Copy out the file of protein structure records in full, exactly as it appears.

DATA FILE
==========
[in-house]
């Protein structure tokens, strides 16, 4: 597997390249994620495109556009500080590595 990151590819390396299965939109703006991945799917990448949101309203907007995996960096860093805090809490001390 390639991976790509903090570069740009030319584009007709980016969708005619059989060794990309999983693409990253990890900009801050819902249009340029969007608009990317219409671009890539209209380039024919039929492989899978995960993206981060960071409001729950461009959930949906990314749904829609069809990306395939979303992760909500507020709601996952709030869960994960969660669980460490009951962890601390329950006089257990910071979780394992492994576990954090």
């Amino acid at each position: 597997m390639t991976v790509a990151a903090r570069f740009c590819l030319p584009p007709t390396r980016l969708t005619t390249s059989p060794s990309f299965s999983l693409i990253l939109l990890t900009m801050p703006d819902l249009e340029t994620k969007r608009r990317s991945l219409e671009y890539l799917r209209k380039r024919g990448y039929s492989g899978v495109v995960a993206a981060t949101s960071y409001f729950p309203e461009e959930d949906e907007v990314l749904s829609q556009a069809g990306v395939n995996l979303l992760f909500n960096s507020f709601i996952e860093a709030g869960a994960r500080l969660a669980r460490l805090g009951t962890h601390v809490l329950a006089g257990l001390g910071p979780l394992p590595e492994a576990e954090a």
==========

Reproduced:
[in-house]
């Protein structure tokens, strides 16, 4: 597997390249994620495109556009500080590595 990151590819390396299965939109703006991945799917990448949101309203907007995996960096860093805090809490001390 390639991976790509903090570069740009030319584009007709980016969708005619059989060794990309999983693409990253990890900009801050819902249009340029969007608009990317219409671009890539209209380039024919039929492989899978995960993206981060960071409001729950461009959930949906990314749904829609069809990306395939979303992760909500507020709601996952709030869960994960969660669980460490009951962890601390329950006089257990910071979780394992492994576990954090």
């Amino acid at each position: 597997m390639t991976v790509a990151a903090r570069f740009c590819l030319p584009p007709t390396r980016l969708t005619t390249s059989p060794s990309f299965s999983l693409i990253l939109l990890t900009m801050p703006d819902l249009e340029t994620k969007r608009r990317s991945l219409e671009y890539l799917r209209k380039r024919g990448y039929s492989g899978v495109v995960a993206a981060t949101s960071y409001f729950p309203e461009e959930d949906e907007v990314l749904s829609q556009a069809g990306v395939n995996l979303l992760f909500n960096s507020f709601i996952e860093a709030g869960a994960r500080l969660a669980r460490l805090g009951t962890h601390v809490l329950a006089g257990l001390g910071p979780l394992p590595e492994a576990e954090a």